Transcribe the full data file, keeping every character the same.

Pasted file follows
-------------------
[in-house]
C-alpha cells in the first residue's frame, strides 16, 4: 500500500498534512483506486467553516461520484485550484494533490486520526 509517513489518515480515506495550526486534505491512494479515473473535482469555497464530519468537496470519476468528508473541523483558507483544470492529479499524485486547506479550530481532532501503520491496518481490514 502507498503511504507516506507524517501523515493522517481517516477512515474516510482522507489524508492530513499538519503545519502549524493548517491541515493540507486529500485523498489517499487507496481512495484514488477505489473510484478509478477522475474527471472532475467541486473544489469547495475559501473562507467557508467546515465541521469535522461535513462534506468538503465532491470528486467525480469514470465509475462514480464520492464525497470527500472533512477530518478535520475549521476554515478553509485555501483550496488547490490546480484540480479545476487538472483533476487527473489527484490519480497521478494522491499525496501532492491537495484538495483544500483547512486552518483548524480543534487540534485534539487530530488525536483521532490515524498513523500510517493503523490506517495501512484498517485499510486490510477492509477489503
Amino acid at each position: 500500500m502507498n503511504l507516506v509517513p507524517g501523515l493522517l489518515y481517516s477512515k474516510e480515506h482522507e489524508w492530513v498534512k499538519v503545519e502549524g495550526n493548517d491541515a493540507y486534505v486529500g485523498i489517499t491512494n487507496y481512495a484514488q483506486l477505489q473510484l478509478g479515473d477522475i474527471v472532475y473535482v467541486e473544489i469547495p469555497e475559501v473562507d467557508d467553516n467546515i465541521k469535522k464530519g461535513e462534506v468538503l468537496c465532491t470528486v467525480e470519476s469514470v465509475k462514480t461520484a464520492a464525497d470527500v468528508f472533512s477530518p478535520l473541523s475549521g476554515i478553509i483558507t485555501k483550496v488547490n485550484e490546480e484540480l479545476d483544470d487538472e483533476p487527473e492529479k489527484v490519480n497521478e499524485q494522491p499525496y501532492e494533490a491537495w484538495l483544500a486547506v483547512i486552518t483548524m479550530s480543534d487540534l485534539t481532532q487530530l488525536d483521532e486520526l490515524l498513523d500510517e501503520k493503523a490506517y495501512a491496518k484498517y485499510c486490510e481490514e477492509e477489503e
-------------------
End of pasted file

[in-house]
C-alpha cells in the first residue's frame, strides 16, 4: 500500500498534512483506486467553516461520484485550484494533490486520526 509517513489518515480515506495550526486534505491512494479515473473535482469555497464530519468537496470519476468528508473541523483558507483544470492529479499524485486547506479550530481532532501503520491496518481490514 502507498503511504507516506507524517501523515493522517481517516477512515474516510482522507489524508492530513499538519503545519502549524493548517491541515493540507486529500485523498489517499487507496481512495484514488477505489473510484478509478477522475474527471472532475467541486473544489469547495475559501473562507467557508467546515465541521469535522461535513462534506468538503465532491470528486467525480469514470465509475462514480464520492464525497470527500472533512477530518478535520475549521476554515478553509485555501483550496488547490490546480484540480479545476487538472483533476487527473489527484490519480497521478494522491499525496501532492491537495484538495483544500483547512486552518483548524480543534487540534485534539487530530488525536483521532490515524498513523500510517493503523490506517495501512484498517485499510486490510477492509477489503
Amino acid at each position: 500500500m502507498n503511504l507516506v509517513p507524517g501523515l493522517l489518515y481517516s477512515k474516510e480515506h482522507e489524508w492530513v498534512k499538519v503545519e502549524g495550526n493548517d491541515a493540507y486534505v486529500g485523498i489517499t491512494n487507496y481512495a484514488q483506486l477505489q473510484l478509478g479515473d477522475i474527471v472532475y473535482v467541486e473544489i469547495p469555497e475559501v473562507d467557508d467553516n467546515i465541521k469535522k464530519g461535513e462534506v468538503l468537496c465532491t470528486v467525480e470519476s469514470v465509475k462514480t461520484a464520492a464525497d470527500v468528508f472533512s477530518p478535520l473541523s475549521g476554515i478553509i483558507t485555501k483550496v488547490n485550484e490546480e484540480l479545476d483544470d487538472e483533476p487527473e492529479k489527484v490519480n497521478e499524485q494522491p499525496y501532492e494533490a491537495w484538495l483544500a486547506v483547512i486552518t483548524m479550530s480543534d487540534l485534539t481532532q487530530l488525536d483521532e486520526l490515524l498513523d500510517e501503520k493503523a490506517y495501512a491496518k484498517y485499510c486490510e481490514e477492509e477489503e